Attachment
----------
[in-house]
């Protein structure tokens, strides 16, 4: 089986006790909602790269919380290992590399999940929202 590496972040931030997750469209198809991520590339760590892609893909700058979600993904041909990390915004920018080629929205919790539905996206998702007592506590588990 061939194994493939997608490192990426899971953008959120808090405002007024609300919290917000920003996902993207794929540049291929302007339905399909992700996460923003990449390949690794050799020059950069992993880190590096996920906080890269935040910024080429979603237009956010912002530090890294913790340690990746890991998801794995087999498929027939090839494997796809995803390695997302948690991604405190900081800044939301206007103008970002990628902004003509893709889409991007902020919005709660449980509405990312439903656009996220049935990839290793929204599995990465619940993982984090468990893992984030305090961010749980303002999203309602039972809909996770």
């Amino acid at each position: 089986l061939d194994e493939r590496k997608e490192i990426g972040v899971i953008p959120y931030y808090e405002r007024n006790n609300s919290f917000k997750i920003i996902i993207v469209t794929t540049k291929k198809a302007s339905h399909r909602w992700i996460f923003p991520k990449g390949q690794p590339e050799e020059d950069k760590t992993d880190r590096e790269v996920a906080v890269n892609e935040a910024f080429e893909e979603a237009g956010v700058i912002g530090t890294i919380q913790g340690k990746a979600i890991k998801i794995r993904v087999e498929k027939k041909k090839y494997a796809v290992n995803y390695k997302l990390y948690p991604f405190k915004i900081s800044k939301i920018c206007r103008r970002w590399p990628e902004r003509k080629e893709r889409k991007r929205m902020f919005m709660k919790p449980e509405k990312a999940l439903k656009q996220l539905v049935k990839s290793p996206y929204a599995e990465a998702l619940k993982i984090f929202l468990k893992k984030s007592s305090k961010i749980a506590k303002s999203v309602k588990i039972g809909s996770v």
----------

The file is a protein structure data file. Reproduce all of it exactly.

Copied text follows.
[in-house]
């Protein structure tokens, strides 16, 4: 089986006790909602790269919380290992590399999940929202 590496972040931030997750469209198809991520590339760590892609893909700058979600993904041909990390915004920018080629929205919790539905996206998702007592506590588990 061939194994493939997608490192990426899971953008959120808090405002007024609300919290917000920003996902993207794929540049291929302007339905399909992700996460923003990449390949690794050799020059950069992993880190590096996920906080890269935040910024080429979603237009956010912002530090890294913790340690990746890991998801794995087999498929027939090839494997796809995803390695997302948690991604405190900081800044939301206007103008970002990628902004003509893709889409991007902020919005709660449980509405990312439903656009996220049935990839290793929204599995990465619940993982984090468990893992984030305090961010749980303002999203309602039972809909996770």
């Amino acid at each position: 089986l061939d194994e493939r590496k997608e490192i990426g972040v899971i953008p959120y931030y808090e405002r007024n006790n609300s919290f917000k997750i920003i996902i993207v469209t794929t540049k291929k198809a302007s339905h399909r909602w992700i996460f923003p991520k990449g390949q690794p590339e050799e020059d950069k760590t992993d880190r590096e790269v996920a906080v890269n892609e935040a910024f080429e893909e979603a237009g956010v700058i912002g530090t890294i919380q913790g340690k990746a979600i890991k998801i794995r993904v087999e498929k027939k041909k090839y494997a796809v290992n995803y390695k997302l990390y948690p991604f405190k915004i900081s800044k939301i920018c206007r103008r970002w590399p990628e902004r003509k080629e893709r889409k991007r929205m902020f919005m709660k919790p449980e509405k990312a999940l439903k656009q996220l539905v049935k990839s290793p996206y929204a599995e990465a998702l619940k993982i984090f929202l468990k893992k984030s007592s305090k961010i749980a506590k303002s999203v309602k588990i039972g809909s996770v």